A substitute for Gottlieb coils can be found by matching a known good Gottlieb coil's ohmage with the ohmage of a Bally coil or by matching a typical Bally coil's function. Remember the wavy washer to prevent coil vibration and noise, if the coil requires one. If all else fails, order a genuine Gottlieb coil. There is at least one source of them.

Typical solenoid coil stopcoil stop with a centered hole used for auto ball shooters and VUK A Coil Stop is the metal coil support bracket located usually at the base or bottom end of a coil (near the wire lugs or the coil's plastic base). It is used to both hold the coil onto its mounting bracket and to stop the solenoid plunger at the end of its travel.
Vast differences exist between coil stops. These include stop bracket height, width and mounting hole spacing.
Coil stops can become magnetized by the coil's strong magnetic field. This situation is the third most likely cause of slow to operate or stuck/jammed solenoid plunger problems. The number one reason is dirty core or coil sleeve followed by coil overheating resulting in a melted plastic coil sleeve and a bad/burnt coil. Flipper coil stops are usually magnetized and are replaced using a flipper rebuild kit.

Heavy duty Flipper coil stops are usually built with thicker metal base brackets. They are very prone to 'magnetizing and mushrooming' due to the extra strong magnetic field strength and constant coil use of the flipper coil windings. A magnetized coil stop can cause a flipper to be sluggish, slow to operate or to become stuck at the end of the solenoid plunger core's travel. The only sure way to solve a problem with magnetized or mushroomed coil stops is with replacement.

A special purpose coil stop lets the plunger or core travel through it providing a greater travel distance. Examples include Bell, Knocker, VUK (Vertical Up Kicker) coil stops. They are also used on out-lane ball saver units to launch the ball back onto the playfield. These special stops have a hole in the center for the core to travel through and use a special coil sleeve with an extended end of the sleeve after the flange.
The longer the distance a plunger moves/travels the more force it will have at the end of its travel and the louder the noise caused when it strikes a bell, chime, cabinet wood or other sound producing device.
Note: Bell, Chime and Knocker units usually require a coil sleeve with an extended base like the Williams/Bally Reference Part Number 03-7067-3 and these are longer then a stock coil sleeve.
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transformer line voltage adjustment Low Line Voltage Adjustment - Most Coin-Op Arcade games including both Electro-mechanical and electronic games have a way to increase the amount of voltage the power supply provides to compensate for low line voltage (Line voltage is measured at the wall plug or voltage source receptacle). A long distance between power transmission line transformers, an old fuse breaker, wiring corrosion and even different power line voltages between countries can cause a lowering of the power supply voltage. This condition can cause all of the game coils to appear to be weak or sluggish. A low line voltage condition can also cause random game resets as describe on the
Tech Tips page. Line Voltage should be checked before a game is turned on for the first time or when the game has been moved to a new location.

Other pinball game and coin-op arcade technical info can be found on Medic's Tech Tips on Arcade Game Tech Tips and on our Wiki page.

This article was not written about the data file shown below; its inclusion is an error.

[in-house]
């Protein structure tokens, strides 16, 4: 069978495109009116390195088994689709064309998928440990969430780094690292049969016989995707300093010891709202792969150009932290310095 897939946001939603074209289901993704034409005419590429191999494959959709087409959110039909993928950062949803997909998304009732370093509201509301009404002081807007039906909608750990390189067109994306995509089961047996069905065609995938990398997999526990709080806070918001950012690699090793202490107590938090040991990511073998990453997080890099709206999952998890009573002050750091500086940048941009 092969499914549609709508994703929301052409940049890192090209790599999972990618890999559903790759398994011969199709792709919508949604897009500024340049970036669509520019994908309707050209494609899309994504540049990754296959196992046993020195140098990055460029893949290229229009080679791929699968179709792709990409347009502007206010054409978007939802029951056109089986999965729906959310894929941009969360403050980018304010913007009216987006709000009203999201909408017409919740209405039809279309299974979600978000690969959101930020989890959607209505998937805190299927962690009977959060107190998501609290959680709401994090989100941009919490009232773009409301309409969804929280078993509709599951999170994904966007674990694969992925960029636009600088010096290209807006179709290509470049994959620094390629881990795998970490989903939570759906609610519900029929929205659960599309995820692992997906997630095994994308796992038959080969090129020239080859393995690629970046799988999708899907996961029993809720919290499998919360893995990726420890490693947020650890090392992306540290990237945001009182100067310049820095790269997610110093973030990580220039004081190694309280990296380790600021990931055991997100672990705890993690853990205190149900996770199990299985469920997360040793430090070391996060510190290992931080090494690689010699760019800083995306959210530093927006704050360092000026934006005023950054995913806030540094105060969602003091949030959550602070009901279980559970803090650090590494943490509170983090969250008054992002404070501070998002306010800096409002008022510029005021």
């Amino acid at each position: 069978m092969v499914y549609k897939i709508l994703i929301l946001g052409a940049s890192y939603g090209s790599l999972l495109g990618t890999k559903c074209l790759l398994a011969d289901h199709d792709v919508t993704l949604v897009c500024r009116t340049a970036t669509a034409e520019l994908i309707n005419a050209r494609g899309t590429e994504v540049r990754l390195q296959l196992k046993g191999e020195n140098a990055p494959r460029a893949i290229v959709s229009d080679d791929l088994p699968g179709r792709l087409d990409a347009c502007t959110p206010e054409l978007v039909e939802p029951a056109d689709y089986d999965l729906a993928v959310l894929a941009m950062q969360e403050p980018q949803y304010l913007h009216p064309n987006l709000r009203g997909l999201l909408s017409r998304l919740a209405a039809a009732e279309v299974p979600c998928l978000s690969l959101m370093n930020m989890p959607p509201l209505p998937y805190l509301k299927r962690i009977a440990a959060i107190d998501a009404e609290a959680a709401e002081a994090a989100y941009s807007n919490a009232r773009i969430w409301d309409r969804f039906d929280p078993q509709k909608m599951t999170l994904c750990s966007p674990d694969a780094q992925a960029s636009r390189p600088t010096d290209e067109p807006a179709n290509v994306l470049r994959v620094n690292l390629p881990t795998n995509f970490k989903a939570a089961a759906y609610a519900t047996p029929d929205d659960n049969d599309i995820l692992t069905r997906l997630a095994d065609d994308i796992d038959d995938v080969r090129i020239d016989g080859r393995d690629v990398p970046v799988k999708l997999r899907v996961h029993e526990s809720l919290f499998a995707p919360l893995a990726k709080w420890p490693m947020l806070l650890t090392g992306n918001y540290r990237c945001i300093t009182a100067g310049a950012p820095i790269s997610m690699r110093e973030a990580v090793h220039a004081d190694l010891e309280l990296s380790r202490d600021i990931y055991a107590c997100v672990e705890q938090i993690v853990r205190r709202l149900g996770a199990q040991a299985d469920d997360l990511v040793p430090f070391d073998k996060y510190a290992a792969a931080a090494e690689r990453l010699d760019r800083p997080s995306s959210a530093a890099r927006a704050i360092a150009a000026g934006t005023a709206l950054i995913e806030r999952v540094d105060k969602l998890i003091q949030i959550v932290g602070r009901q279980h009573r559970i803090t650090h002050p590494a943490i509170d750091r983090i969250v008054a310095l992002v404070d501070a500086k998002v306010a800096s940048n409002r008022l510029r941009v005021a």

Pinball Type and Chart Abbreviations:
EM = Electromechanical
(score reels, relays).
SS = Solid State or Electronic (digital score displays, chips (integrated circuits)).
NOS = New Old Stock. An old part that has never been used on a game.
VUK=Vertical Up Kicker G. P. = General Purpose coil application
EOS = End of Stroke Switch used on most flipper units
(usually a leaf switch).
The charts below show solenoid coil numbers and typical application.
These charts do not indicate our current solenoid coil inventory. Pinball Medic Amusements does not stock any Atari or Zaccaria pinball coils.

Early Williams Model Electronic Pinball Driver Transistor - Connector Chart - PDF
Williams Coil Part Numbers example - 22-500 = 22 gauge wire size with 500 turns of wire on the coil

Old Gottlieb style pinball coil stop with four screw mounting holesWavy spring steel coil spacer Wavy Spring Spacers and Gottlieb Coil Stops
A spring steel wavy ring (or washer) spacer was often used by Gottlieb and Chicago Coin EM games between the top coil bracket solenoid (the coil's sleeve runs through this washer/spacer) to keep the coil from moving or vibrating when activated.

These spring steel 'spacers' can often be found on SS or EM Gottlieb Bally pinball games to allow for a Data East Williams coil substitution and other erroneous reasons. This is not legitimate use part. Leaving out the ring spacer during cause vibrate make loud noise every time activated. Gottlieb used a wrap around coil stop on its strongest coils including drop down target reset and flipper coils (during the early EM pinball days and on early to modern SS drop target unit reset coils). This coil stop is shown in the photo on the left). Other pinball manufacturers tended to use the common ninety degree angled bracket with only two mounting screws. The Gottlieb wrap around coil stop incorporates stronger mounting using four screws and doesn't tend to bend or break apart, however, it will magnetize and mushroom the same as any other coil stop (damage can occur to all coil stop types after long periods of use). They often have 'mushroomed' front surfaces due to the impact of the plunger or solenoid core and are in need of replacement. Flipper coil stops take the most abuse and should be checked often.